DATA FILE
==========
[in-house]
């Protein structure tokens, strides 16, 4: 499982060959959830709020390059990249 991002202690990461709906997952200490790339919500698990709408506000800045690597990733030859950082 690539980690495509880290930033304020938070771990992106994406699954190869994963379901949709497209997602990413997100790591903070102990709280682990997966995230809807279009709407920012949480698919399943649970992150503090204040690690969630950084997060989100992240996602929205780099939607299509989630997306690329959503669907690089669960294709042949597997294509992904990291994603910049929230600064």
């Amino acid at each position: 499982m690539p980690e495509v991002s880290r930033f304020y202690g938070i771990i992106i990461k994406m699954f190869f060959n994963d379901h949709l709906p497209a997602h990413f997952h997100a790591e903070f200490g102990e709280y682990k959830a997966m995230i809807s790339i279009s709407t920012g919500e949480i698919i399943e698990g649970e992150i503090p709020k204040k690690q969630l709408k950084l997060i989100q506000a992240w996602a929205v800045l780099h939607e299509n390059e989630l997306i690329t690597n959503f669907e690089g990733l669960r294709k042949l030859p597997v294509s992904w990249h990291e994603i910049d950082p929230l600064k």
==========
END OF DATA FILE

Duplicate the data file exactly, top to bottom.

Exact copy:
[in-house]
């Protein structure tokens, strides 16, 4: 499982060959959830709020390059990249 991002202690990461709906997952200490790339919500698990709408506000800045690597990733030859950082 690539980690495509880290930033304020938070771990992106994406699954190869994963379901949709497209997602990413997100790591903070102990709280682990997966995230809807279009709407920012949480698919399943649970992150503090204040690690969630950084997060989100992240996602929205780099939607299509989630997306690329959503669907690089669960294709042949597997294509992904990291994603910049929230600064």
């Amino acid at each position: 499982m690539p980690e495509v991002s880290r930033f304020y202690g938070i771990i992106i990461k994406m699954f190869f060959n994963d379901h949709l709906p497209a997602h990413f997952h997100a790591e903070f200490g102990e709280y682990k959830a997966m995230i809807s790339i279009s709407t920012g919500e949480i698919i399943e698990g649970e992150i503090p709020k204040k690690q969630l709408k950084l997060i989100q506000a992240w996602a929205v800045l780099h939607e299509n390059e989630l997306i690329t690597n959503f669907e690089g990733l669960r294709k042949l030859p597997v294509s992904w990249h990291e994603i910049d950082p929230l600064k």